Something that I believe about our society in general is that we are not very emotionally mature. We don’t really know much about emotion. Most of us try to “manage” or “control” our emotions.

Before I had kids I was pretty good at controlling my emotions. I almost never cried in public, and I laughed at the sad parts in movies. I DID NOT understand people who stood to give a talk in church and cried. It wasn’t my thing.

Growing up I had a fierce temper and I learned to control that too at least to some extent by shoving those feelings of anger down so deep and dreaming of a revenge that I would never enact.

When I had my third baby, I had an experience that changed me. I had gone to the hospital to have her even though I had planned a home birth, so my midwife was there as a doula to help me through it. I was on pitocin and things were moving slowly. As labor progressed a little at a time I started to have some feelings. At first I felt frustrated at the hospital and the doctors for trying to pigeon hole me into doing things the way they always did them, then I felt angry at men for not bearing the brunt of the difficulty of pregnancy and child birth, then I felt annoyed at God for the overall plan and my limited understanding of his role for women. Next I felt a primal urge to seclude myself in preparation for what was coming, then I felt fear at something that was too big for me to accomplish and finally I felt overwhelming joy at bringing a new life into the world.

At each stage I acknowledged to my midwife what I was feeling. It felt more like an observation. As I observed each feeling it would come into focus, and then grow small and pass from my body, finished, complete, and without leaving anything behind. Later when the baby was finally coming and I started feeling the urge to push I was so afraid that I would tear and I buried my face in the mattress, I felt the need to hide the fact that I was pushing, the pain became intense and I began begging for an epidural.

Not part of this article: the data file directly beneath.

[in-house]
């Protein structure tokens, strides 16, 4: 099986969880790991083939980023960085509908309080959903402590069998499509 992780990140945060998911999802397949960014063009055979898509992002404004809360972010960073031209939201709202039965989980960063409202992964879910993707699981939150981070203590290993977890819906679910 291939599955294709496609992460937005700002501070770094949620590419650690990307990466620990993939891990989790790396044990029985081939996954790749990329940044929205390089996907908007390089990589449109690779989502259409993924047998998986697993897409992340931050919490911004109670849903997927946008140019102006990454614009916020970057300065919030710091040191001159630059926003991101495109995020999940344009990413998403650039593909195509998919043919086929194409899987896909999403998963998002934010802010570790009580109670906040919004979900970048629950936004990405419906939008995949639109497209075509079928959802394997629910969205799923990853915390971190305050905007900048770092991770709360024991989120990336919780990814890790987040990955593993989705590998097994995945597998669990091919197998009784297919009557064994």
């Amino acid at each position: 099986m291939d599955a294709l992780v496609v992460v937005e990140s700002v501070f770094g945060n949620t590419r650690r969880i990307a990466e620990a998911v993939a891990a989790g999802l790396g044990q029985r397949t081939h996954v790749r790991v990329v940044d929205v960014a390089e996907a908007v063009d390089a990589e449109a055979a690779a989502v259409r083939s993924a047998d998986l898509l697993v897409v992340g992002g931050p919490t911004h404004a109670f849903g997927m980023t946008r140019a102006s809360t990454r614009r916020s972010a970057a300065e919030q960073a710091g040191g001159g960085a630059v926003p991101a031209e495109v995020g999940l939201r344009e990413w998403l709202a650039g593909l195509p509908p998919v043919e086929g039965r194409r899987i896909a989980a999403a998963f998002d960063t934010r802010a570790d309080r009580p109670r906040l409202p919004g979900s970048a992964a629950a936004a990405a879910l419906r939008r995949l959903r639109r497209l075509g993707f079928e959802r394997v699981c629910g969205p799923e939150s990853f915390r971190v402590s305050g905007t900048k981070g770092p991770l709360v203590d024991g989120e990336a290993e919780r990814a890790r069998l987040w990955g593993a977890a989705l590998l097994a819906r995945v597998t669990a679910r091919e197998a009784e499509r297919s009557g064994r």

Later I realized that the minute I stopped communicating my feelings those feelings became too big for me to handle. Pain and fear surpassed my abilities and the only apparent way out was to medically remove my ability to feel anything.

For 17 months I pondered that experience, learning from it, applying it to other aspects of my life and it wasn’t until I was preparing for my next birth that the full impact of what I had discovered hit me.

I was carrying twins and the pregnancy was uncomfortable. My midwife suggested doing a body code session to help. I did and enjoyed it so much I did one each week for the rest of the pregnancy. Body code is essentially finding imbalances in the energies of your body that are cause by trapped emotions and releasing them. Those imbalances can cause physical pain and discomfort. Each week I was releasing a dozen or more trapped emotions that had been cluttering up my life and my body with undo stress.  Each session left me feeling like I had cleaned out my overpacked closet. I felt fresh and free. As each emotion would come up the practitioner would ask me if I was ready to release it. Sometimes it was easy to release, other times it felt too big and I would ask myself has holding on to this pain served me in anyway. When I realized that it had only caused pain and stress I would take a deep breath and let it go. Each time I felt relief.